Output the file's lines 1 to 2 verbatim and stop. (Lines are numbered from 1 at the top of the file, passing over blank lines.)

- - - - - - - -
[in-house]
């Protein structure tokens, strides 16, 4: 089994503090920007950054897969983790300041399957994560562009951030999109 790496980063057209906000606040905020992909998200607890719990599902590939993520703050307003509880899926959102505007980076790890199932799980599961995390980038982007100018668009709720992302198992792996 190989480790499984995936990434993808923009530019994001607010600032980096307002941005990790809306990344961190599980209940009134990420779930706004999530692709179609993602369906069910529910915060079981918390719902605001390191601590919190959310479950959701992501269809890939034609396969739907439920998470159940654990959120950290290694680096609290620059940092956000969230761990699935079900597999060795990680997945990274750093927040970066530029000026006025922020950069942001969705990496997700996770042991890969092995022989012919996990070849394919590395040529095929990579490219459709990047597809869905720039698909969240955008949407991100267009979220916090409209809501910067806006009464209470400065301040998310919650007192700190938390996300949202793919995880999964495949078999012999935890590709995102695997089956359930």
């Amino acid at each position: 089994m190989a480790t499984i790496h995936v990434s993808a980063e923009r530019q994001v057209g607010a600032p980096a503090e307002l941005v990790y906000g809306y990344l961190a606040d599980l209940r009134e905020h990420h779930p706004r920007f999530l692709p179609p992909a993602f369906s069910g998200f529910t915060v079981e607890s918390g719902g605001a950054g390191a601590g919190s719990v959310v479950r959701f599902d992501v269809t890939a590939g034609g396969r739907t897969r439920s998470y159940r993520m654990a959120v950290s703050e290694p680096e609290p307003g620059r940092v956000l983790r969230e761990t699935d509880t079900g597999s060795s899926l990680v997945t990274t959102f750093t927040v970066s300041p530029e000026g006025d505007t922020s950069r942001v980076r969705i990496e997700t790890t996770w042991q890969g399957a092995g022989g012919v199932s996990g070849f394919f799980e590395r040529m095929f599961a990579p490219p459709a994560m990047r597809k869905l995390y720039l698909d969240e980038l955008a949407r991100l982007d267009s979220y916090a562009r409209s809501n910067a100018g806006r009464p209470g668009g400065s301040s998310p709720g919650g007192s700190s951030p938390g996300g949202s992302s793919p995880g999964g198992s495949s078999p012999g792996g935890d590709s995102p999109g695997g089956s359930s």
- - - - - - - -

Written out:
[in-house]
């Protein structure tokens, strides 16, 4: 089994503090920007950054897969983790300041399957994560562009951030999109 790496980063057209906000606040905020992909998200607890719990599902590939993520703050307003509880899926959102505007980076790890199932799980599961995390980038982007100018668009709720992302198992792996 190989480790499984995936990434993808923009530019994001607010600032980096307002941005990790809306990344961190599980209940009134990420779930706004999530692709179609993602369906069910529910915060079981918390719902605001390191601590919190959310479950959701992501269809890939034609396969739907439920998470159940654990959120950290290694680096609290620059940092956000969230761990699935079900597999060795990680997945990274750093927040970066530029000026006025922020950069942001969705990496997700996770042991890969092995022989012919996990070849394919590395040529095929990579490219459709990047597809869905720039698909969240955008949407991100267009979220916090409209809501910067806006009464209470400065301040998310919650007192700190938390996300949202793919995880999964495949078999012999935890590709995102695997089956359930």